TAMPA, Fla. (WFLA) – Several communities in our area have experienced power outages this week, which is completely debilitating at a time when we’re all limping along through this coronavirus crisis.
“My entire house came to a stand still,” said Janice Estes, a teacher in Hillsborough County.
The Estes family does their part to stay at home during the coronavirus crisis. Mom and dad work off their computers while their two sons finish their college semester online. Everything stopped when the power went out in their Temple Terrace neighborhood earlier this week.
“I panicked. I was in the middle of working on assignments that had to be done within three hours,” said Sam Estes, who’s finishing his semester in college.
Forty-five minutes later TECO crews had everything turned back on. However, that might not always be the case.
“When something like that happens, if it were to be for an extended time it could be pretty devastating,” Janice said.
That had Pasco County Commissioner Mike Moore concerned during a COVID-19 regional meeting.
“As we move into hotter months, with so many kids now, we could possibly have issues with the grid,” he said.
He later put out a statement that said:
“With more people working from home and students participating in distance learning from home, we thought it was important to discuss the possibility of utility loads as we approach the warmer months. We also discussed many other possibilities on the agenda yesterday.”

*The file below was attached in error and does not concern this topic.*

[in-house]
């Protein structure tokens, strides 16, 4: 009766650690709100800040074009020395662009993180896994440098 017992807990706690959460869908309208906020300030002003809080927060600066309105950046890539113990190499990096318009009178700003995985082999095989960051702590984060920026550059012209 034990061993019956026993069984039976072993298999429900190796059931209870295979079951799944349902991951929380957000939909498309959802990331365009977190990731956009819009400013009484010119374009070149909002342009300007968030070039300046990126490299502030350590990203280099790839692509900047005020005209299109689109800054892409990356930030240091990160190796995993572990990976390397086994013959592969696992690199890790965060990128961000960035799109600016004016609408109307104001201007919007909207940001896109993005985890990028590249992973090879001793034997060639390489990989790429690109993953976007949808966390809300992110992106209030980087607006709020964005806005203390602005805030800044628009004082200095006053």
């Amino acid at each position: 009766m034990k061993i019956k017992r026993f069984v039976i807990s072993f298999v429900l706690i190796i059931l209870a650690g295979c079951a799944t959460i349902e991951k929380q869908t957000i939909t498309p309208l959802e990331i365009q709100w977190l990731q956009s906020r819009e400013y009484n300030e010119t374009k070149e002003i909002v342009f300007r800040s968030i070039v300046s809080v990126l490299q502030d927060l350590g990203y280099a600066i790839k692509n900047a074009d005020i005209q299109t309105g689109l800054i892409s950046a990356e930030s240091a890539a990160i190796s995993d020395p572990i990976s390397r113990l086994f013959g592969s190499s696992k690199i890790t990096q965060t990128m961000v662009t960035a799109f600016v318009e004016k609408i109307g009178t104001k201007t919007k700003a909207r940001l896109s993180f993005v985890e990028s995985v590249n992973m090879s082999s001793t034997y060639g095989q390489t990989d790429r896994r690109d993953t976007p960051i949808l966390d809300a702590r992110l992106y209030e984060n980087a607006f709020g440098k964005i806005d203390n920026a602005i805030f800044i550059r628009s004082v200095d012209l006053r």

On a positive note, Duke Energy reached out after the meeting to say energy supply is not a concern and not expected to be an issue. With many large facilities and school buildings physically closed, they are actually seeing reduced demand right now. Duke Energy further stated they are not seeing significant impacts to their supply chain.
“I appreciate the dialogue with Duke Energy and I look forward to continuing to work with our regional, state and federal partners to make sure we are fully prepared for the effects of COVID-19 on our communities.”
Duke Energy told 8 On Your Side’s Marco Villarreal it’s the AC units outside that have brought a surge in usage at homes. That will continue as days get hotter.
They say power grids can handle it, but families left without work may not be able to. They suggest reducing energy now to save on higher bills that may compound in future months.
Several companies out there are not charging late fees or shutting off power, but the real hurt could be for families who put off paying bills and then getting a larger bill once life gets back to normal.
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